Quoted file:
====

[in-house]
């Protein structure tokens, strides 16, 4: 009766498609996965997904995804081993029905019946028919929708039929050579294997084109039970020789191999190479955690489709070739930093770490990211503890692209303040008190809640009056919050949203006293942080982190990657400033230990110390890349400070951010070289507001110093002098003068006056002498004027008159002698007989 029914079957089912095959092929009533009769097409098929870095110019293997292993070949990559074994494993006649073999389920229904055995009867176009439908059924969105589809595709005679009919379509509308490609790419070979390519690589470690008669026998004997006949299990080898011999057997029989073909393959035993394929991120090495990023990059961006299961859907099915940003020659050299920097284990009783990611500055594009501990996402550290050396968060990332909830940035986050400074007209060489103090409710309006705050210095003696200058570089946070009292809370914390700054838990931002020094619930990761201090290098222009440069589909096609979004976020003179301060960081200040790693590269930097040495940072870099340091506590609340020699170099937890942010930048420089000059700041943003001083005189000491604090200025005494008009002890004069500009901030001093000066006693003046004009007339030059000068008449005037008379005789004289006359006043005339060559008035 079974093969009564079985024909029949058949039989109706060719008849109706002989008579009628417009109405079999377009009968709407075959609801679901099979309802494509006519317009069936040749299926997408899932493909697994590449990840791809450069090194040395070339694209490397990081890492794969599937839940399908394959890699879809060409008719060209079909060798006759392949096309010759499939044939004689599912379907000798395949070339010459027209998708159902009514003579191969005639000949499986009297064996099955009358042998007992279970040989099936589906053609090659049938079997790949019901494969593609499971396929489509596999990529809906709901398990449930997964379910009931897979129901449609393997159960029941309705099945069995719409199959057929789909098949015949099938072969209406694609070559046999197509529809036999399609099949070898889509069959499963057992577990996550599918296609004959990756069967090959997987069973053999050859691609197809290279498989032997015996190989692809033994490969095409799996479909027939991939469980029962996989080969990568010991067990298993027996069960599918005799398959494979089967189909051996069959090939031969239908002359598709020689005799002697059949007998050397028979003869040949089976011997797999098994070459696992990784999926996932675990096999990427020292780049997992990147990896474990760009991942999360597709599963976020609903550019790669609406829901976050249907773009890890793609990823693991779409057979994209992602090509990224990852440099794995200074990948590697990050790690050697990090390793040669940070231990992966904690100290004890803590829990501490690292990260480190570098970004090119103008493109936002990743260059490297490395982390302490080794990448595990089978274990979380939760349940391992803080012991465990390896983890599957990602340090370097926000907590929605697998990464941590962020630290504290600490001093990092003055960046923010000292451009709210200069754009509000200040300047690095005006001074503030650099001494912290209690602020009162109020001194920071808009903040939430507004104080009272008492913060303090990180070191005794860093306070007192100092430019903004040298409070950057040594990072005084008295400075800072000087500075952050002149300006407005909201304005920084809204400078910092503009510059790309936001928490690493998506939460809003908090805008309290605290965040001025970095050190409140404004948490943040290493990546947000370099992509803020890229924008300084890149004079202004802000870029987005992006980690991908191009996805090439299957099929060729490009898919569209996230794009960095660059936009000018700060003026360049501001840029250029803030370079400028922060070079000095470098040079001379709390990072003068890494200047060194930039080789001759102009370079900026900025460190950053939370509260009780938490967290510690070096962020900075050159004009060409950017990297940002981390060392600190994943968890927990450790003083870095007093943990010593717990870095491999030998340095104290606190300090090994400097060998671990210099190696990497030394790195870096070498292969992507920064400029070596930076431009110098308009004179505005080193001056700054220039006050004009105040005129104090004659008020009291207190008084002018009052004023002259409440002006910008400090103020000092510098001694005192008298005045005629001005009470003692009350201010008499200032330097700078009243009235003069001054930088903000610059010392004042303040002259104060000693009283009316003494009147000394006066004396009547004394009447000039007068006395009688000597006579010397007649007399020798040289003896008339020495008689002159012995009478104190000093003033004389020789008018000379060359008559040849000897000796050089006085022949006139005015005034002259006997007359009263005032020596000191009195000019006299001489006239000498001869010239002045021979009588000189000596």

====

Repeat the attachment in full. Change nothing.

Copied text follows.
[in-house]
């Protein structure tokens, strides 16, 4: 009766498609996965997904995804081993029905019946028919929708039929050579294997084109039970020789191999190479955690489709070739930093770490990211503890692209303040008190809640009056919050949203006293942080982190990657400033230990110390890349400070951010070289507001110093002098003068006056002498004027008159002698007989 029914079957089912095959092929009533009769097409098929870095110019293997292993070949990559074994494993006649073999389920229904055995009867176009439908059924969105589809595709005679009919379509509308490609790419070979390519690589470690008669026998004997006949299990080898011999057997029989073909393959035993394929991120090495990023990059961006299961859907099915940003020659050299920097284990009783990611500055594009501990996402550290050396968060990332909830940035986050400074007209060489103090409710309006705050210095003696200058570089946070009292809370914390700054838990931002020094619930990761201090290098222009440069589909096609979004976020003179301060960081200040790693590269930097040495940072870099340091506590609340020699170099937890942010930048420089000059700041943003001083005189000491604090200025005494008009002890004069500009901030001093000066006693003046004009007339030059000068008449005037008379005789004289006359006043005339060559008035 079974093969009564079985024909029949058949039989109706060719008849109706002989008579009628417009109405079999377009009968709407075959609801679901099979309802494509006519317009069936040749299926997408899932493909697994590449990840791809450069090194040395070339694209490397990081890492794969599937839940399908394959890699879809060409008719060209079909060798006759392949096309010759499939044939004689599912379907000798395949070339010459027209998708159902009514003579191969005639000949499986009297064996099955009358042998007992279970040989099936589906053609090659049938079997790949019901494969593609499971396929489509596999990529809906709901398990449930997964379910009931897979129901449609393997159960029941309705099945069995719409199959057929789909098949015949099938072969209406694609070559046999197509529809036999399609099949070898889509069959499963057992577990996550599918296609004959990756069967090959997987069973053999050859691609197809290279498989032997015996190989692809033994490969095409799996479909027939991939469980029962996989080969990568010991067990298993027996069960599918005799398959494979089967189909051996069959090939031969239908002359598709020689005799002697059949007998050397028979003869040949089976011997797999098994070459696992990784999926996932675990096999990427020292780049997992990147990896474990760009991942999360597709599963976020609903550019790669609406829901976050249907773009890890793609990823693991779409057979994209992602090509990224990852440099794995200074990948590697990050790690050697990090390793040669940070231990992966904690100290004890803590829990501490690292990260480190570098970004090119103008493109936002990743260059490297490395982390302490080794990448595990089978274990979380939760349940391992803080012991465990390896983890599957990602340090370097926000907590929605697998990464941590962020630290504290600490001093990092003055960046923010000292451009709210200069754009509000200040300047690095005006001074503030650099001494912290209690602020009162109020001194920071808009903040939430507004104080009272008492913060303090990180070191005794860093306070007192100092430019903004040298409070950057040594990072005084008295400075800072000087500075952050002149300006407005909201304005920084809204400078910092503009510059790309936001928490690493998506939460809003908090805008309290605290965040001025970095050190409140404004948490943040290493990546947000370099992509803020890229924008300084890149004079202004802000870029987005992006980690991908191009996805090439299957099929060729490009898919569209996230794009960095660059936009000018700060003026360049501001840029250029803030370079400028922060070079000095470098040079001379709390990072003068890494200047060194930039080789001759102009370079900026900025460190950053939370509260009780938490967290510690070096962020900075050159004009060409950017990297940002981390060392600190994943968890927990450790003083870095007093943990010593717990870095491999030998340095104290606190300090090994400097060998671990210099190696990497030394790195870096070498292969992507920064400029070596930076431009110098308009004179505005080193001056700054220039006050004009105040005129104090004659008020009291207190008084002018009052004023002259409440002006910008400090103020000092510098001694005192008298005045005629001005009470003692009350201010008499200032330097700078009243009235003069001054930088903000610059010392004042303040002259104060000693009283009316003494009147000394006066004396009547004394009447000039007068006395009688000597006579010397007649007399020798040289003896008339020495008689002159012995009478104190000093003033004389020789008018000379060359008559040849000897000796050089006085022949006139005015005034002259006997007359009263005032020596000191009195000019006299001489006239000498001869010239002045021979009588000189000596």